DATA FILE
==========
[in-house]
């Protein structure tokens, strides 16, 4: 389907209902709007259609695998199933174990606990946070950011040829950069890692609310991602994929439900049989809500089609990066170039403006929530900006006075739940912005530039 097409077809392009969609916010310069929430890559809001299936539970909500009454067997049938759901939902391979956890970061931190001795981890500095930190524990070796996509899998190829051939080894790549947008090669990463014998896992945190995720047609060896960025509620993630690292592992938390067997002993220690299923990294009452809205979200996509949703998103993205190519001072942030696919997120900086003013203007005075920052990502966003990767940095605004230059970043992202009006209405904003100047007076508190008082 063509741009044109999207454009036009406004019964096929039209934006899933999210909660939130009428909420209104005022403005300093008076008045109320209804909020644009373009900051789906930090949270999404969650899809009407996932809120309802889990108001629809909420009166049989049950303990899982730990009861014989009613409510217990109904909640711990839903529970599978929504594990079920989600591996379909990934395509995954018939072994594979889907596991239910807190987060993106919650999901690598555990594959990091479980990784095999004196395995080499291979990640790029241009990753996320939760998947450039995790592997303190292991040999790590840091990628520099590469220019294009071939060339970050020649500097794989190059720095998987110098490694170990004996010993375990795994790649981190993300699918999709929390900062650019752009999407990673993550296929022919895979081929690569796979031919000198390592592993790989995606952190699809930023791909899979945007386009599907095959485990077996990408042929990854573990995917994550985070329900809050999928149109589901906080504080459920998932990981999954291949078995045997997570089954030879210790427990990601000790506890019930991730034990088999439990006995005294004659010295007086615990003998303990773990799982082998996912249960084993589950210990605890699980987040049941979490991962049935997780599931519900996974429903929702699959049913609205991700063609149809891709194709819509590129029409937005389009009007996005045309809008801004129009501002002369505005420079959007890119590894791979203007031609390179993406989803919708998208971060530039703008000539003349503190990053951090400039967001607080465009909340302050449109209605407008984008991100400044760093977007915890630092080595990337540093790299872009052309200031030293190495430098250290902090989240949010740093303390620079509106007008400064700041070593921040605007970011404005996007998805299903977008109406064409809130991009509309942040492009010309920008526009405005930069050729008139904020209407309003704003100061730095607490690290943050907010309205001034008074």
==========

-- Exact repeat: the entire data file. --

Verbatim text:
[in-house]
């Protein structure tokens, strides 16, 4: 389907209902709007259609695998199933174990606990946070950011040829950069890692609310991602994929439900049989809500089609990066170039403006929530900006006075739940912005530039 097409077809392009969609916010310069929430890559809001299936539970909500009454067997049938759901939902391979956890970061931190001795981890500095930190524990070796996509899998190829051939080894790549947008090669990463014998896992945190995720047609060896960025509620993630690292592992938390067997002993220690299923990294009452809205979200996509949703998103993205190519001072942030696919997120900086003013203007005075920052990502966003990767940095605004230059970043992202009006209405904003100047007076508190008082 063509741009044109999207454009036009406004019964096929039209934006899933999210909660939130009428909420209104005022403005300093008076008045109320209804909020644009373009900051789906930090949270999404969650899809009407996932809120309802889990108001629809909420009166049989049950303990899982730990009861014989009613409510217990109904909640711990839903529970599978929504594990079920989600591996379909990934395509995954018939072994594979889907596991239910807190987060993106919650999901690598555990594959990091479980990784095999004196395995080499291979990640790029241009990753996320939760998947450039995790592997303190292991040999790590840091990628520099590469220019294009071939060339970050020649500097794989190059720095998987110098490694170990004996010993375990795994790649981190993300699918999709929390900062650019752009999407990673993550296929022919895979081929690569796979031919000198390592592993790989995606952190699809930023791909899979945007386009599907095959485990077996990408042929990854573990995917994550985070329900809050999928149109589901906080504080459920998932990981999954291949078995045997997570089954030879210790427990990601000790506890019930991730034990088999439990006995005294004659010295007086615990003998303990773990799982082998996912249960084993589950210990605890699980987040049941979490991962049935997780599931519900996974429903929702699959049913609205991700063609149809891709194709819509590129029409937005389009009007996005045309809008801004129009501002002369505005420079959007890119590894791979203007031609390179993406989803919708998208971060530039703008000539003349503190990053951090400039967001607080465009909340302050449109209605407008984008991100400044760093977007915890630092080595990337540093790299872009052309200031030293190495430098250290902090989240949010740093303390620079509106007008400064700041070593921040605007970011404005996007998805299903977008109406064409809130991009509309942040492009010309920008526009405005930069050729008139904020209407309003704003100061730095607490690290943050907010309205001034008074």